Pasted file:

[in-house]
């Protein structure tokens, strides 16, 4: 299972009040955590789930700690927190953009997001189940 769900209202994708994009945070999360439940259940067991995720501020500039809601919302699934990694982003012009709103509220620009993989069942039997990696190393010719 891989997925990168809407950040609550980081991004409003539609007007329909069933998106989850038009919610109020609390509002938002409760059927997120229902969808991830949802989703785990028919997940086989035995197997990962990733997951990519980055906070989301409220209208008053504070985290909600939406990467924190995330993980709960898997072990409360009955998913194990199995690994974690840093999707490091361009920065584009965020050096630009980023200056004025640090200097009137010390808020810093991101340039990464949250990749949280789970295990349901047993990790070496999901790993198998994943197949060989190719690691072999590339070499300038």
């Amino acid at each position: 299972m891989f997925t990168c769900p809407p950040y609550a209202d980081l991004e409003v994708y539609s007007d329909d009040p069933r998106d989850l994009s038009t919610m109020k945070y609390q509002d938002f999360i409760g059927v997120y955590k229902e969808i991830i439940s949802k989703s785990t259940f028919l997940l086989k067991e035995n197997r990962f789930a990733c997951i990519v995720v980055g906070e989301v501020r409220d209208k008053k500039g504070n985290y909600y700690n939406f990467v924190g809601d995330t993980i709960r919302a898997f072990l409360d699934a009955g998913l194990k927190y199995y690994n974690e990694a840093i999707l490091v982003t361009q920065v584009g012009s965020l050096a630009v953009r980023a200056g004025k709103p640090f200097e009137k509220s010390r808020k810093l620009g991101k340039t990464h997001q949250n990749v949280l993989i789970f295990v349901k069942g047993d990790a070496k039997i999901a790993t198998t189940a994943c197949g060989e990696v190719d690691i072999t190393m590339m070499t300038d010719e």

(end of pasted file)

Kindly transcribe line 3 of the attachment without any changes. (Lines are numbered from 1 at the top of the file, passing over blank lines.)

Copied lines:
């Amino acid at each position: 299972m891989f997925t990168c769900p809407p950040y609550a209202d980081l991004e409003v994708y539609s007007d329909d009040p069933r998106d989850l994009s038009t919610m109020k945070y609390q509002d938002f999360i409760g059927v997120y955590k229902e969808i991830i439940s949802k989703s785990t259940f028919l997940l086989k067991e035995n197997r990962f789930a990733c997951i990519v995720v980055g906070e989301v501020r409220d209208k008053k500039g504070n985290y909600y700690n939406f990467v924190g809601d995330t993980i709960r919302a898997f072990l409360d699934a009955g998913l194990k927190y199995y690994n974690e990694a840093i999707l490091v982003t361009q920065v584009g012009s965020l050096a630009v953009r980023a200056g004025k709103p640090f200097e009137k509220s010390r808020k810093l620009g991101k340039t990464h997001q949250n990749v949280l993989i789970f295990v349901k069942g047993d990790a070496k039997i999901a790993t198998t189940a994943c197949g060989e990696v190719d690691i072999t190393m590339m070499t300038d010719e």